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Old 07-10-2007
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Question Trailer-sailing by myself - is this realistic?

I'm in the midwest, and have access to a large lake (10,000 acres) about 10 miles from home. I'm a pretty new sailor -- I've had some lessons in Boston, at Community Boating, and a couple of vacations' worth of dinghy sailing on inland lakes. I'm thinking about buying a (very) small boat, just for day sailing. It would be easy enough to get a local mooring, but I would also want to trailer up to northern Michigan every summer, again, mostly for inland sailing, but possibly also on Grand Traverse Bay.

My question is about single-handed trailering: apologies if this is a really dumb question, but until now I have always had people around to help get the boat of the day rigged and launched, and trailers have just not come into it. Is it realistic to think I can trailer, rig, and launch, say, a 15-18 footer from a ramp on my own? I am a reasonably fit woman in my mid 30s, but I would not call myself an athlete. I might be able to call on friends to help occasionally, but there is no permanently dedicated tote-and-carry crew/s.o. that I can depend on.

Any advice welcome!
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Old 07-10-2007
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InlandGirl-

You shouldn't have a problem with that... I've done much the same with a 28' Trimaran. A 15-18' trailer sailor should be a breeze for you... given your description of yourself.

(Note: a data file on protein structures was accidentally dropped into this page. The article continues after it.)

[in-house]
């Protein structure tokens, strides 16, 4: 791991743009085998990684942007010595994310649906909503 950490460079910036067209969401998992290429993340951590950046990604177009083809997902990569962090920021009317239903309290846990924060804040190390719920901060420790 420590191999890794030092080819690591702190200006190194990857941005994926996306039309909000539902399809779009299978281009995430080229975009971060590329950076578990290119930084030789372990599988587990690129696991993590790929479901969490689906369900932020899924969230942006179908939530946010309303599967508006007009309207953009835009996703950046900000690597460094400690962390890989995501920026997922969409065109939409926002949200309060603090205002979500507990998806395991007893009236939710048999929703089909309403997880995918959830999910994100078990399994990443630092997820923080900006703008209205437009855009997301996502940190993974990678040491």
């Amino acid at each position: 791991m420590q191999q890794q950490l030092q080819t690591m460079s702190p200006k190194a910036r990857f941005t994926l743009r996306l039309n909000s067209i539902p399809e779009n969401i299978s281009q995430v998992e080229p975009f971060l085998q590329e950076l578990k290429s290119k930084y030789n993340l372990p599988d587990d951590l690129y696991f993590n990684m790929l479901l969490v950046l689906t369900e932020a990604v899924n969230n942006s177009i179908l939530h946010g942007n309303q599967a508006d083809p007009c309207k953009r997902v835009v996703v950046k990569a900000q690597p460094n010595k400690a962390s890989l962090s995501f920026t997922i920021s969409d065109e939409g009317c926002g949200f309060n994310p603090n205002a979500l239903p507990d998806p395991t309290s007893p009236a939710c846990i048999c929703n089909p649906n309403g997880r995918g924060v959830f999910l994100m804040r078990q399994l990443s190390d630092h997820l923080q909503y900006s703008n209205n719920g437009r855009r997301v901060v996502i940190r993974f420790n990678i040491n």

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Old 07-10-2007
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Tartan34C will become famous soon enough
You won’t have any problems especially if you get a boat that has a tabernacle. That makes it very easy to step the mast yourself.
All the best,
Robert Gainer
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Old 07-11-2007
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I agree with the others that you should be able to handle this by yourself, and think it's great that you want to take it on.

For point of comparison, I'm a 60-year-old man and not what you would call "strapping." I launch, sail and retrieve my 19-foot 850 pound Flying Scot by myself. Getting the boat back on the trailer if there's a cross wind can be something of a wrestling match, but you'll be surprised at how often someone at the ramp will be willing to help out if asked ... or even volunteer. A simple "Hey, would you mind pulling the stern line so I can get lined up on the trailer?" and the offer of a beer afterward has led me to meet some nice people.

Also agree that rigging the boat solo may be a bigger issue than launching. Just be sure the type of boat you're looking at has a deck hinge for stepping the mast or some other system for doing that by yourself. Most small boats will ... but be sure.

Have fun!

Kurt
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You can do it!

You can definitely do it.